No one should take Pidio Valdez’s or my word or I.C.’s word for anything .
    Do the reading that each of us has to do to become knowledgeable about the subject matter so we don’t look like complete idiots when we post. .

  • But of course YOU would think that socialism amounts to the lazy bums taking money from the hard-working rich .
    Margaret Thatcher was the British P.M. whose government financed the MIG airport in Grenada back in the 80s from whence Fidel Castro was to foment revolution in the region.
    What goes around, comes around.

  • Yep, Venezuela, Brazil, Argentina are doing badly except for all the other more right wing capitalist countries.
    Thank you for that last sentence.

  • Exactly which countries are following Cuba’s economic model and specifically which programs in which countries reflects this ?
    Is Cuba the new “Monolithic Communist Threat ” now that the Soviet Union is not it ?
    Latin America and the Caribbean are moving to the left and away from U.S. influence for an obvious reason.
    The neo-liberal brand of capitalism that works so well for the wealthy and the large corporations but horribly for the working people and poor of the U.S, works that much worse in the poorer, developing nations of the hemisphere. .

  • Moses,
    Blaming the victim is typical of U.S. foreign policy to which you subscribe.
    It is the bully United States that is the threat to peace in the world and the bad actor in the U.S.-Cuba contretemps and not Cuba , the victim of the 54 year long U.S. Cuban embargo.
    The U.S. government knows that they would have to wipe out a majority of Cubans in order to win a military victory there and world outrage would be too much for even the ruthless U.S. government .
    Cuba alone since the end of WWII has resisted U.S.imperialism out of some 54 other U.S. interventions.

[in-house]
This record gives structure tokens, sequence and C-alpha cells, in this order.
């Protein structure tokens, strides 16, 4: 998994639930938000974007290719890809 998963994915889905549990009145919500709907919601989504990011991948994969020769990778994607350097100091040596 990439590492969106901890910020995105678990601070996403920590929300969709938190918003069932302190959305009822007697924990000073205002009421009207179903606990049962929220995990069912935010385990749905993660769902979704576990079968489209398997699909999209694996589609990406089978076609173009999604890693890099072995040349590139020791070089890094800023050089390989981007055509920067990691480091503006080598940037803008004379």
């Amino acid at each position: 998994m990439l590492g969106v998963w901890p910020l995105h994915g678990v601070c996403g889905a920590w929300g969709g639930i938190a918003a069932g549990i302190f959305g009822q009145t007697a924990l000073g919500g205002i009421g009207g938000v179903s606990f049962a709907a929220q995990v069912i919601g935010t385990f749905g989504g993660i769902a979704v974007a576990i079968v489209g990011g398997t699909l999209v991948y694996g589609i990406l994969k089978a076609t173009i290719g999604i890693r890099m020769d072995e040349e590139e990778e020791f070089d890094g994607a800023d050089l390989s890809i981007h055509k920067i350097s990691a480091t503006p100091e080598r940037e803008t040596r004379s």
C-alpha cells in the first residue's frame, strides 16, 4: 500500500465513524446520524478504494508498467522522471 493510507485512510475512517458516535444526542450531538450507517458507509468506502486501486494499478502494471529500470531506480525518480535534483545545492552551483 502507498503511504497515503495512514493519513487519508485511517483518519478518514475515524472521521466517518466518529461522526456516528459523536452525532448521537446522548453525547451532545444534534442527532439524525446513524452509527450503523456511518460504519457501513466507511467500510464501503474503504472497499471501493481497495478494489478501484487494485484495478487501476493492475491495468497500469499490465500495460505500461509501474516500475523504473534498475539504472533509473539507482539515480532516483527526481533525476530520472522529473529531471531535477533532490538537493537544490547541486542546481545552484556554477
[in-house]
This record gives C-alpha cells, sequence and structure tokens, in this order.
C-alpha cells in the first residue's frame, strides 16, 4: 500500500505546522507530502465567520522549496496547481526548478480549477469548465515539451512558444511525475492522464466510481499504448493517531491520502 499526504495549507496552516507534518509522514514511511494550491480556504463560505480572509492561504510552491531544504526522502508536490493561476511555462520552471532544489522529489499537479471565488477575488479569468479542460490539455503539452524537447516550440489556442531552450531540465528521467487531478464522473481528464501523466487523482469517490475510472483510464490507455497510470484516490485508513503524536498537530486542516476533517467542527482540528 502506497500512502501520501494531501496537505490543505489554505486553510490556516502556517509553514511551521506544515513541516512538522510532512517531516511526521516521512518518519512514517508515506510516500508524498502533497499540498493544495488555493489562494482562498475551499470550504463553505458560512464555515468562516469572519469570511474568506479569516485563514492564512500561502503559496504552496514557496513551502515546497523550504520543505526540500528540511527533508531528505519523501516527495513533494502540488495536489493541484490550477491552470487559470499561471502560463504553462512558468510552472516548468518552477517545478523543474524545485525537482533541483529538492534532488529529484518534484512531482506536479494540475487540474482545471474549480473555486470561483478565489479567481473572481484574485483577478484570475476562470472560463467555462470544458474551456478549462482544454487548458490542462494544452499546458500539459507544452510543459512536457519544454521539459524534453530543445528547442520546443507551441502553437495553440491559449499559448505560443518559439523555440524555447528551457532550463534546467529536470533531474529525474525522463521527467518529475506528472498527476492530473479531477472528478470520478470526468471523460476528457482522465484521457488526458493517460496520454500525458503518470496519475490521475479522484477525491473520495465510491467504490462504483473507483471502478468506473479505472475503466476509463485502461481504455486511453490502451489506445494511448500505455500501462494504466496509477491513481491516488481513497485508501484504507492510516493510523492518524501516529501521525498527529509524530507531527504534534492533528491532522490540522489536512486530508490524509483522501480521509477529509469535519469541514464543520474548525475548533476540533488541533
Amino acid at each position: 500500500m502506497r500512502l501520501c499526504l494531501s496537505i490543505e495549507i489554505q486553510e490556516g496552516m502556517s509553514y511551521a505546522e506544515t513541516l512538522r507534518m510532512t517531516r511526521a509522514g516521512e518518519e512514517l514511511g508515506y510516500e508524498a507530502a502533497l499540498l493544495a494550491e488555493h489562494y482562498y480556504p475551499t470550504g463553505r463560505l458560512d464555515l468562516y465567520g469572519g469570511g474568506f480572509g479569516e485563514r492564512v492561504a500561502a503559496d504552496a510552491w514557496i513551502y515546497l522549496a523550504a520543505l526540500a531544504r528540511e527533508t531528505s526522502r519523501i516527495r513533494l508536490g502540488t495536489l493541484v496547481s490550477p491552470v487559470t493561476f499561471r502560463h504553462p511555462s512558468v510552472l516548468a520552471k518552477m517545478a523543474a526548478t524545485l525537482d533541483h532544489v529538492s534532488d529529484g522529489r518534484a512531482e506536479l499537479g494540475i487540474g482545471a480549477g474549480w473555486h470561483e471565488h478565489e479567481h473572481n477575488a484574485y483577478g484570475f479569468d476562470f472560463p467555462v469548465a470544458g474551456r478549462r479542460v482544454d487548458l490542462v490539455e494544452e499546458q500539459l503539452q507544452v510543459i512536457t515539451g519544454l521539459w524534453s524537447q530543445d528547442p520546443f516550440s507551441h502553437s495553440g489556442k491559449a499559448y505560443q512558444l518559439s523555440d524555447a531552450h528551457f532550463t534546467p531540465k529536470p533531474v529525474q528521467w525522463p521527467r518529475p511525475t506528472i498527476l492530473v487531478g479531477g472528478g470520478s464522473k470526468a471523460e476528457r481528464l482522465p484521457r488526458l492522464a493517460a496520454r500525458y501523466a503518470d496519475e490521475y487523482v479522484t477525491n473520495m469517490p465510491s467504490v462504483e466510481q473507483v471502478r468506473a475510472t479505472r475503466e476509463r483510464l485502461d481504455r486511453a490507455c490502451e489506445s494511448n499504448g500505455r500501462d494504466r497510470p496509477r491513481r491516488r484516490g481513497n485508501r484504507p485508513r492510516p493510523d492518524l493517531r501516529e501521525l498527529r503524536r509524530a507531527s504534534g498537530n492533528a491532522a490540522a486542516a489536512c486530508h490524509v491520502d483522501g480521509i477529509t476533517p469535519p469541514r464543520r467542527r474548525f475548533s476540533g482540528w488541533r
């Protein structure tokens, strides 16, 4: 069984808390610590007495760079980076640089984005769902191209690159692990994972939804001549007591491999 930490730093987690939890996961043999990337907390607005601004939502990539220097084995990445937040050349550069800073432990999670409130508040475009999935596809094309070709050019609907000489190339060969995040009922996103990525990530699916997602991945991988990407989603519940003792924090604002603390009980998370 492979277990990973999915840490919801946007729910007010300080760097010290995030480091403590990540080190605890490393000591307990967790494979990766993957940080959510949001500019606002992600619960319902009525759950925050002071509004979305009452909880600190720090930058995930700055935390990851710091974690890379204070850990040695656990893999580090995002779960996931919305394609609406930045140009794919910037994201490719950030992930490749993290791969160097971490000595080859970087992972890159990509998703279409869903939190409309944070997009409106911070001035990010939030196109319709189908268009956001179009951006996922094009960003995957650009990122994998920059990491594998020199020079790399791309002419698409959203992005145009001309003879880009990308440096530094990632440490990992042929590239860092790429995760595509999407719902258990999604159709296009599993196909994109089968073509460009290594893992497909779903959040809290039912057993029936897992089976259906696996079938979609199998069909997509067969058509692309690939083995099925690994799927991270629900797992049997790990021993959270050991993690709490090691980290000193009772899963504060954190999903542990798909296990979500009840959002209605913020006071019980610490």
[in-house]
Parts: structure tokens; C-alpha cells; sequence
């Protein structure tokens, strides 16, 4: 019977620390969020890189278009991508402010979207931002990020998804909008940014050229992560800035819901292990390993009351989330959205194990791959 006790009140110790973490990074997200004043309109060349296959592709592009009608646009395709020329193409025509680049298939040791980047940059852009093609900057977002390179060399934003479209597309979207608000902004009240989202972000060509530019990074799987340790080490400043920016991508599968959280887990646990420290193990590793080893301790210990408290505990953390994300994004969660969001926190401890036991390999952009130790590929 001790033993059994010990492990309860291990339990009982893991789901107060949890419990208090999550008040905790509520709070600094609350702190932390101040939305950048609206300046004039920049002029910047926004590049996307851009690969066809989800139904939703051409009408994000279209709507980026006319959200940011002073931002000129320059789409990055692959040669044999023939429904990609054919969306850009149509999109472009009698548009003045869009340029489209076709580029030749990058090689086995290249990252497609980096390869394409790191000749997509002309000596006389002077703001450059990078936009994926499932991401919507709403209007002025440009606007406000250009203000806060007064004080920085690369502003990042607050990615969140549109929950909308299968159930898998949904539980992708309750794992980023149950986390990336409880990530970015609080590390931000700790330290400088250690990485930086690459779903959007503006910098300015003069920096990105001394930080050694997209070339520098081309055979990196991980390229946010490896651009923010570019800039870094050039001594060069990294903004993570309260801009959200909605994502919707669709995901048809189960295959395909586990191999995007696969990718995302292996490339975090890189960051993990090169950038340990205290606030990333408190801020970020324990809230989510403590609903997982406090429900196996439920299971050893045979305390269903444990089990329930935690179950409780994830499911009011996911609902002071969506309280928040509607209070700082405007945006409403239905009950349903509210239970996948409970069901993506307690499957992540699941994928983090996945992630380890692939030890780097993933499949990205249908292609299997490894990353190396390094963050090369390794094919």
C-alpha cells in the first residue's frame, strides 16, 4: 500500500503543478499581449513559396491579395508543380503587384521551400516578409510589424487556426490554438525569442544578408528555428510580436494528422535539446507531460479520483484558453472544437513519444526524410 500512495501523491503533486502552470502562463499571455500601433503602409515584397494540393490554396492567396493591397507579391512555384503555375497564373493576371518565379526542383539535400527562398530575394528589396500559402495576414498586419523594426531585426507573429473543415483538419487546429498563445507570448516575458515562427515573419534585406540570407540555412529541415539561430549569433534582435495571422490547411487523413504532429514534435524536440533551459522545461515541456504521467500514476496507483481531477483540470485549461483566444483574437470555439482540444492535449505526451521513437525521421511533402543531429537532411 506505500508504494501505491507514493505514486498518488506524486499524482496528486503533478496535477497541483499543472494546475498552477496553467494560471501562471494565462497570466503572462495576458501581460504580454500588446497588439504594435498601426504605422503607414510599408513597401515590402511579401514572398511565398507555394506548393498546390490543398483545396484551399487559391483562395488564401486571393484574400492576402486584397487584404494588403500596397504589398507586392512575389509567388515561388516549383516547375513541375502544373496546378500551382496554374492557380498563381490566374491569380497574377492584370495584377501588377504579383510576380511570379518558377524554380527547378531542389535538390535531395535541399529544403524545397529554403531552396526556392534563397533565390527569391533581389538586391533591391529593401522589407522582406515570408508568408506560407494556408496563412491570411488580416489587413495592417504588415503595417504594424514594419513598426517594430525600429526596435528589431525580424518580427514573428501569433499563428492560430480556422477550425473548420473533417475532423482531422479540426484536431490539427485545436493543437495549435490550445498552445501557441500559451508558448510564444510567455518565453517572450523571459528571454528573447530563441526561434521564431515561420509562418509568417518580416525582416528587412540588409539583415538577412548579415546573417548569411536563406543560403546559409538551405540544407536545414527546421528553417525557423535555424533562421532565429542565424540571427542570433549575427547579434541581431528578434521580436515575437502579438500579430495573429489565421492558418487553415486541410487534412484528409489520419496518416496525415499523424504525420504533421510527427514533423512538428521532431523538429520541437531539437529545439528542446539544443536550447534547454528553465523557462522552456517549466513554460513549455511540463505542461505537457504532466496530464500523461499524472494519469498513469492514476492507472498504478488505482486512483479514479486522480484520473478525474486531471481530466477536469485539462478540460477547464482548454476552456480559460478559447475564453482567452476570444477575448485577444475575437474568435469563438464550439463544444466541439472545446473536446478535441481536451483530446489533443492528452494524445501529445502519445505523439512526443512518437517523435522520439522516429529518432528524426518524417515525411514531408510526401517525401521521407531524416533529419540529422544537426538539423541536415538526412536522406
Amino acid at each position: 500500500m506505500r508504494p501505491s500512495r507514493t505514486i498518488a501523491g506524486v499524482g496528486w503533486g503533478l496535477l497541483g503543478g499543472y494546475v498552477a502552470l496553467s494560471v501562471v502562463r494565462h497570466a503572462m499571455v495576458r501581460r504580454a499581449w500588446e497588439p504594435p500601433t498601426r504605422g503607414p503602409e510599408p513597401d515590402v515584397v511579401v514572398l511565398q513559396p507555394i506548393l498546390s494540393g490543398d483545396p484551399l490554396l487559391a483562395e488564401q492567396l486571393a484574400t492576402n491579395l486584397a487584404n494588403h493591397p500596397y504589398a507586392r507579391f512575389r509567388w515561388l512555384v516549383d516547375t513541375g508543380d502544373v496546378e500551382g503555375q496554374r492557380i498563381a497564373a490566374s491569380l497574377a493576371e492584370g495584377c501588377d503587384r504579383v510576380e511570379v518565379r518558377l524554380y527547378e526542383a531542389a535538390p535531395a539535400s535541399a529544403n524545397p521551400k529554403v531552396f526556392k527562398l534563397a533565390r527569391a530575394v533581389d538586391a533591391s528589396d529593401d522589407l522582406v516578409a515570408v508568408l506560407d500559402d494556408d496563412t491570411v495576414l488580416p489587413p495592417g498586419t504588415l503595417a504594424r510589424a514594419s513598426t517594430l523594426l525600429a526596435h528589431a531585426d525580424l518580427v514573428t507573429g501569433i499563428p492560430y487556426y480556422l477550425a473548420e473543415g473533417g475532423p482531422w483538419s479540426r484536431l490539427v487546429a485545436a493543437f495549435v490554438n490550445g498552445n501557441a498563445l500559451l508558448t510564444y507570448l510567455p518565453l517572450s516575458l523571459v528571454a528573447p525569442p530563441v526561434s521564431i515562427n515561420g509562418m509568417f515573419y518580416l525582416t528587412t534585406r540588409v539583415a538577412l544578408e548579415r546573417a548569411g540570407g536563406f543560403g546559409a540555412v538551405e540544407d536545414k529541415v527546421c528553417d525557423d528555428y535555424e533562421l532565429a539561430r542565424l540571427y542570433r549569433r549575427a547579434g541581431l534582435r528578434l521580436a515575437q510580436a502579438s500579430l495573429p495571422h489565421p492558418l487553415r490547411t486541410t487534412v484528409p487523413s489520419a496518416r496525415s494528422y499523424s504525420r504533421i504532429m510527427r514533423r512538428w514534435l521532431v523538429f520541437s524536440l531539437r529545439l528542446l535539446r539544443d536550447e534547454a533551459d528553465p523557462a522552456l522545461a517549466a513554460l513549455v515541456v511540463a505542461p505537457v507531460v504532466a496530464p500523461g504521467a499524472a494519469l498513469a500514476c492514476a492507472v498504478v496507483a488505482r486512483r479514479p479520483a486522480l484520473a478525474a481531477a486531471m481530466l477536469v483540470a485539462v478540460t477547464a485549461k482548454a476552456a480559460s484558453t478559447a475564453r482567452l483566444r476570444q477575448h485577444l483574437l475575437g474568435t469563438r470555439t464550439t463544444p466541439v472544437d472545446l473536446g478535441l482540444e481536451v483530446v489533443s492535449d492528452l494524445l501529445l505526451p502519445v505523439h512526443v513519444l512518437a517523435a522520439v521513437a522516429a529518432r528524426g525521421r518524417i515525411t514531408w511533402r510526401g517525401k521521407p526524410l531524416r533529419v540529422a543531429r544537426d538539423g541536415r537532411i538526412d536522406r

These can be reviewed at the “Killing Hope” website .

  • Some good points from yourself and Griffin. I agree that the left tends to concentrate on the sharing of the cake and takes its eye off the cake getting smaller. But just like Old Testament prophesies if you keep on predicting impending doom everywhere you are going to be proved right at some point. The truth is the left won in Venezuela, Ecuador and Chile recently and are set to win again in Nicaragua and Bolivia in the near future. There is no sign that the left is disappearing from the scene. If this is just bribery, well they are very successful at it. If it is so easy to win elections by fooling the electorate and handing out goodies, well everyone would be doing it. Is it worth having them if they can be manipulated so easily? On the other hand has any right wing candidate won more than one election or been at all popular. The ones that have won have done so by default and a number of them literally own the bulk of the Media in the country.

  • Most historians and observers agree that Chavez increased the standard of living of the poor significantly. Hence why he was so popular, hence why the opposition promised not to reverse his social programs in the last election. You contradict yourself with your bribe comment above. But again you pick up on an incidental aspect and ignore the main discussion namely – what is “sucking the wealth” by foreign companies and whether that applied in Venezuela.

  • The answer is banal because the question is. Any foreign company which is making profit in another country is “sucking the wealth” out. The issue is at what level and what the country gets in return. Secondly, are you really saying that I am telepathically keeping these countries in poverty.

  • Check the scoreboard. Extremely well is a stretch. If what you meant to say was “not as bad as before”, I could cut you some slack. The ALBA nations are doing exactly what their Cuban puppetmasters are telling them to do and the results are high inflation, falling currency, shortages, and capital flight. It is not hard to win elections when you give cars and houses away to poor people. But when the giveaways stop, what will you have…well, Cuba.

  • You and Margaret Thatcher agree. She is quoted having said, “The problem with socialism is that you eventually run out of other people’s money.”

  • The poor in Venezuela are got poorer under Chavez & Maduro. The inflation & shortages are ruining the country. At lest Chavez filled their ears with speeches, if not their stomachs with food. Maduro cant even do that. Maduro has handed over control of his country to Cuba.

  • Socialists can bribe the people with borrowed money for a while, but eventually they run into the wall. The economy of Argentina is in a crisis: their peso is collapsing in value, inflation is soaring past 26%, their trade imbalance is unsustainable, foreign currency reserves are low and falling.

    Venezuela is in even worse shape. Brazil is starting to face similar troubles, although for now they’re not quite as bad as their neighbours.